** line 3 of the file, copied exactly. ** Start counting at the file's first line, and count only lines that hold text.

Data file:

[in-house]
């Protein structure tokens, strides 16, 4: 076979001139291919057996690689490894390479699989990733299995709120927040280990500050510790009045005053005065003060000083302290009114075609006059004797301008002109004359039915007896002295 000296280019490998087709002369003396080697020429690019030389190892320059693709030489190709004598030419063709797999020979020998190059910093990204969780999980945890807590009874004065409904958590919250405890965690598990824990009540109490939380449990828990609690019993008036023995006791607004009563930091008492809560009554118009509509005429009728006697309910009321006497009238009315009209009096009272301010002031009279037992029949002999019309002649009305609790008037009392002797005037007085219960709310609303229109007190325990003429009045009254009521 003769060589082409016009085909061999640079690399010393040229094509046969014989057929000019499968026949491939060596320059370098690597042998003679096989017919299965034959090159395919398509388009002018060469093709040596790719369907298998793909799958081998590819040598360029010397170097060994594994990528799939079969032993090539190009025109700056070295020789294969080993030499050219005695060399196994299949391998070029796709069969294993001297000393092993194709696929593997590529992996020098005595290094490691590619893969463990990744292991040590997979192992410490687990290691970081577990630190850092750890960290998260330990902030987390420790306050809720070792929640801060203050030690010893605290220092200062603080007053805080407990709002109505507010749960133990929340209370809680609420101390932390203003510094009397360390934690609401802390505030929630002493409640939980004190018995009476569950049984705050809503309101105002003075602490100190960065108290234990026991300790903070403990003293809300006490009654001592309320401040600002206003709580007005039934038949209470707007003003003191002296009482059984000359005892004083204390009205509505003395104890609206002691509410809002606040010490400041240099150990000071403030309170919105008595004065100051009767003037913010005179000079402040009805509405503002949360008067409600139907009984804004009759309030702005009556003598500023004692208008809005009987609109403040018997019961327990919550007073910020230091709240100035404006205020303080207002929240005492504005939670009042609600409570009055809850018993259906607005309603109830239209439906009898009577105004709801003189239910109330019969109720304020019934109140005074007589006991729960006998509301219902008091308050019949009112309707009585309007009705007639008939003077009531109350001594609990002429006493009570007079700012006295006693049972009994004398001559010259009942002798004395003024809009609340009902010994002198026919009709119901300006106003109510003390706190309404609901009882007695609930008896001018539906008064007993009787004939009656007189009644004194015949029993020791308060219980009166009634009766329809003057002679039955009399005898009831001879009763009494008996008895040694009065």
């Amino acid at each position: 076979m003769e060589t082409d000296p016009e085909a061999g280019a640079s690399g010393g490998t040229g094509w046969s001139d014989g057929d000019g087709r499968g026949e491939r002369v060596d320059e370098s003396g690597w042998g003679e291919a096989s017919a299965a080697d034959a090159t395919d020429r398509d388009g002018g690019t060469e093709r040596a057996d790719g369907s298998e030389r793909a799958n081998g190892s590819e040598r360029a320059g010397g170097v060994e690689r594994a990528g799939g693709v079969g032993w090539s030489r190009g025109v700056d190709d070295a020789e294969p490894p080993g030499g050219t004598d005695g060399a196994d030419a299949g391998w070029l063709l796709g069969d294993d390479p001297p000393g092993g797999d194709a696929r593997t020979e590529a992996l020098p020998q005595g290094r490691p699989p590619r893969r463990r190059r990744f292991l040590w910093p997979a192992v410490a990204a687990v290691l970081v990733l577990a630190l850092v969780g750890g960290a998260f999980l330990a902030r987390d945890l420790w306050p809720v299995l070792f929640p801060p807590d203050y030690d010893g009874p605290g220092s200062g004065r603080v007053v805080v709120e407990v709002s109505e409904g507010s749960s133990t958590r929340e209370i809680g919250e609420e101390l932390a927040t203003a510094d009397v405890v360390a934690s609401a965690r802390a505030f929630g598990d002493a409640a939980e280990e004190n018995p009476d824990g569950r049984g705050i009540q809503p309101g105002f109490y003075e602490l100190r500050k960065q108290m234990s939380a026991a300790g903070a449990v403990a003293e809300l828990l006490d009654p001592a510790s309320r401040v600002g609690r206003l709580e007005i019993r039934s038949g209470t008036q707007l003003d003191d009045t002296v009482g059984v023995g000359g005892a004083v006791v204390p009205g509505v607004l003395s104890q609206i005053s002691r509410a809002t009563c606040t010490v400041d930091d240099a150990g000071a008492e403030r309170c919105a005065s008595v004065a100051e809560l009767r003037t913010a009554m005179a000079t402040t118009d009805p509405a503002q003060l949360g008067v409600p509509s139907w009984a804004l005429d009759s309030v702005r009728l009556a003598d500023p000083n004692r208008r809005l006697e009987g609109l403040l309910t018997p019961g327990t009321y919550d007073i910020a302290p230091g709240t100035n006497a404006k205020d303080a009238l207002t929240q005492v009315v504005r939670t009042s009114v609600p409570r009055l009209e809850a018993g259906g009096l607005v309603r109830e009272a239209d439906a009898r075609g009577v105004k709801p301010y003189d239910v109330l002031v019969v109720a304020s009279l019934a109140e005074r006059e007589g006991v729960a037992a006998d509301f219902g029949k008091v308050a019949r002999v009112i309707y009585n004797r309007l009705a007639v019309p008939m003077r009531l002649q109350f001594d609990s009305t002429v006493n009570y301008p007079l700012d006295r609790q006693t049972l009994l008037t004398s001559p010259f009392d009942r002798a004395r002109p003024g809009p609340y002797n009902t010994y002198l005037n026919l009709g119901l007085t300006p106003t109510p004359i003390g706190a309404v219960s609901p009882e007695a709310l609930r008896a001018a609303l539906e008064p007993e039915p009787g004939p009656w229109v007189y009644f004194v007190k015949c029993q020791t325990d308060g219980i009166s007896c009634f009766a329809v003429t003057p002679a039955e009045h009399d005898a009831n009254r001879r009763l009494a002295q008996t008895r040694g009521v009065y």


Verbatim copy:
């Amino acid at each position: 076979m003769e060589t082409d000296p016009e085909a061999g280019a640079s690399g010393g490998t040229g094509w046969s001139d014989g057929d000019g087709r499968g026949e491939r002369v060596d320059e370098s003396g690597w042998g003679e291919a096989s017919a299965a080697d034959a090159t395919d020429r398509d388009g002018g690019t060469e093709r040596a057996d790719g369907s298998e030389r793909a799958n081998g190892s590819e040598r360029a320059g010397g170097v060994e690689r594994a990528g799939g693709v079969g032993w090539s030489r190009g025109v700056d190709d070295a020789e294969p490894p080993g030499g050219t004598d005695g060399a196994d030419a299949g391998w070029l063709l796709g069969d294993d390479p001297p000393g092993g797999d194709a696929r593997t020979e590529a992996l020098p020998q005595g290094r490691p699989p590619r893969r463990r190059r990744f292991l040590w910093p997979a192992v410490a990204a687990v290691l970081v990733l577990a630190l850092v969780g750890g960290a998260f999980l330990a902030r987390d945890l420790w306050p809720v299995l070792f929640p801060p807590d203050y030690d010893g009874p605290g220092s200062g004065r603080v007053v805080v709120e407990v709002s109505e409904g507010s749960s133990t958590r929340e209370i809680g919250e609420e101390l932390a927040t203003a510094d009397v405890v360390a934690s609401a965690r802390a505030f929630g598990d002493a409640a939980e280990e004190n018995p009476d824990g569950r049984g705050i009540q809503p309101g105002f109490y003075e602490l100190r500050k960065q108290m234990s939380a026991a300790g903070a449990v403990a003293e809300l828990l006490d009654p001592a510790s309320r401040v600002g609690r206003l709580e007005i019993r039934s038949g209470t008036q707007l003003d003191d009045t002296v009482g059984v023995g000359g005892a004083v006791v204390p009205g509505v607004l003395s104890q609206i005053s002691r509410a809002t009563c606040t010490v400041d930091d240099a150990g000071a008492e403030r309170c919105a005065s008595v004065a100051e809560l009767r003037t913010a009554m005179a000079t402040t118009d009805p509405a503002q003060l949360g008067v409600p509509s139907w009984a804004l005429d009759s309030v702005r009728l009556a003598d500023p000083n004692r208008r809005l006697e009987g609109l403040l309910t018997p019961g327990t009321y919550d007073i910020a302290p230091g709240t100035n006497a404006k205020d303080a009238l207002t929240q005492v009315v504005r939670t009042s009114v609600p409570r009055l009209e809850a018993g259906g009096l607005v309603r109830e009272a239209d439906a009898r075609g009577v105004k709801p301010y003189d239910v109330l002031v019969v109720a304020s009279l019934a109140e005074r006059e007589g006991v729960a037992a006998d509301f219902g029949k008091v308050a019949r002999v009112i309707y009585n004797r309007l009705a007639v019309p008939m003077r009531l002649q109350f001594d609990s009305t002429v006493n009570y301008p007079l700012d006295r609790q006693t049972l009994l008037t004398s001559p010259f009392d009942r002798a004395r002109p003024g809009p609340y002797n009902t010994y002198l005037n026919l009709g119901l007085t300006p106003t109510p004359i003390g706190a309404v219960s609901p009882e007695a709310l609930r008896a001018a609303l539906e008064p007993e039915p009787g004939p009656w229109v007189y009644f004194v007190k015949c029993q020791t325990d308060g219980i009166s007896c009634f009766a329809v003429t003057p002679a039955e009045h009399d005898a009831n009254r001879r009763l009494a002295q008996t008895r040694g009521v009065y």